Henry Luce's American Century, to what is assuredly a Global Century?
I flew into JFK on Emirates Airlines, who just turned a profit of $1bn in the struggling aviation industry. Now Emirates is no perfect company, yet the difference in flying that airline, and Delta, which was my connection into DC, was akin to the difference between an Apple and a PC (okay that comparison may not work for you depending on which line of the divide you fall, but you get the point). Each time our flight time would approach, the airline would delay it by another half an hour. 6pm became 630pm. 630 became 7 and so on. The problem? They were trying to assemble a crew. First they had the captain. Then they lost the captain. Then another captain had arrived from Cleveland, but then nobody could find him. Stuck with old systems, union-driven regulations, and a spectacular lack of operational inefficiency, American airline operators could sadly represent the next generation of American companies.
It is quite harsh to treat the American private sector by the performance of US Airways, Delta and their ilk. Why not Google? Or Apple for that matter? Are they not industry leaders? If you look at the top ten companies by patent applications, you do not find a single American corporation: leading the pack is Huawei Technologies. There is no doubt that dynamic companies from Tata in India to LG in South Korea are and will be dominant innovation leaders. Global talent will not continue to flock to the US for education, and even when they do, they will often look to return for jobs in their countries of origin.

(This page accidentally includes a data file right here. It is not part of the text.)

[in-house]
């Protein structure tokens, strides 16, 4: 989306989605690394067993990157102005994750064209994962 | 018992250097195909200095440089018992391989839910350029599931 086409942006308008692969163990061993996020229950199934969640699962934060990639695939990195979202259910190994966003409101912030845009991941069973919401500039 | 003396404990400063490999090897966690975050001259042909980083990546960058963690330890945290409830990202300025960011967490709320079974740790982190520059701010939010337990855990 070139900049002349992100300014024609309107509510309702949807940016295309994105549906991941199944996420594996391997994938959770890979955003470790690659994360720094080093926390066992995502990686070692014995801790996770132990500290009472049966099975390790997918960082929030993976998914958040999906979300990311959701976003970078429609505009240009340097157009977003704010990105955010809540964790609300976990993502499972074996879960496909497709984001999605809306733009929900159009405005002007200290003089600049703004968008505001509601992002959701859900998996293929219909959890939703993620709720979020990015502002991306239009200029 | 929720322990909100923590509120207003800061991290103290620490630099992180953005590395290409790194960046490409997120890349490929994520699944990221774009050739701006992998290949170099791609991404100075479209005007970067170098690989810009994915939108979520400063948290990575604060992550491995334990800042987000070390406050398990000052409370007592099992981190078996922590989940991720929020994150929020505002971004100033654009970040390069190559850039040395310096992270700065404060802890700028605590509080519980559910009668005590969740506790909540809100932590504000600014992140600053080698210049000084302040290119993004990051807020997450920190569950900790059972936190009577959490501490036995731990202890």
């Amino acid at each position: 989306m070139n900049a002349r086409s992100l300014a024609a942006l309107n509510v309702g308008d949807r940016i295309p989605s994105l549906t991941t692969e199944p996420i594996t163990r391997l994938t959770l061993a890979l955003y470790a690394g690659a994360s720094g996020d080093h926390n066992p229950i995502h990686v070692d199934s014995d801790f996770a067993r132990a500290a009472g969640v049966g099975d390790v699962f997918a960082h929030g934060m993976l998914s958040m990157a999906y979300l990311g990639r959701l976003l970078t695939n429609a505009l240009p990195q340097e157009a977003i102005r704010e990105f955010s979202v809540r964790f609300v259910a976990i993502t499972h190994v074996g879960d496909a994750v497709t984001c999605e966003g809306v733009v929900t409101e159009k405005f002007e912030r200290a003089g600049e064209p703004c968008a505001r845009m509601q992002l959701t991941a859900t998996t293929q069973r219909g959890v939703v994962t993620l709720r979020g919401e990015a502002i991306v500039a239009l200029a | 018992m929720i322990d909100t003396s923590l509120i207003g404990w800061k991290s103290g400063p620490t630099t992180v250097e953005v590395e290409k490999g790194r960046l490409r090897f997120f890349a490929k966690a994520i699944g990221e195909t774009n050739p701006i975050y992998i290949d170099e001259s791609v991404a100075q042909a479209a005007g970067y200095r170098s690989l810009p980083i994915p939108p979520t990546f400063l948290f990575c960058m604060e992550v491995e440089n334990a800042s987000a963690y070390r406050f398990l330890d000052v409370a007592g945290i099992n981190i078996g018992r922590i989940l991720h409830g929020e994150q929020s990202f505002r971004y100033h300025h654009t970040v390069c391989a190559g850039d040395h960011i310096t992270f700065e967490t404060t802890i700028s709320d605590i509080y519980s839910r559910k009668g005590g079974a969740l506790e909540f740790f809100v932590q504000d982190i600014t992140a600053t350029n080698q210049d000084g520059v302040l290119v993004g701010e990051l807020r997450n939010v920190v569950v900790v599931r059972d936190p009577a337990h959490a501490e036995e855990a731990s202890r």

It is more than just the dynamism of a private sector, but the dynamism of a country that is the throes of a recession. On one hand you do have a political outlook that sees that the landscape of the future will not mirror that in the past, which embraces globalization, understands that international institutions and a framework of globally accepted norms will become more important, especially when the U.S. will no longer be able to bully others into submission or simply inertly follow its own direction. Yet on the other, represented by Glenn Beck, John Bolton, Sarah Palin and others, there is a shocking insularity that goes beyond "Buy American."
In a Global Century, the world will not be defined by a singular American presence. An inward-looking philosophy that obstructs an international consciousness and entrenches both the private and public sectors in a bygone past is the biggest threat to America's future. Beyond terrorism. Beyond some strange Russian revival. Beyond cyber-threats. A U.S. that is isolated, declining economically, and culturally unaware will create damage beyond any Al Qaeda operation.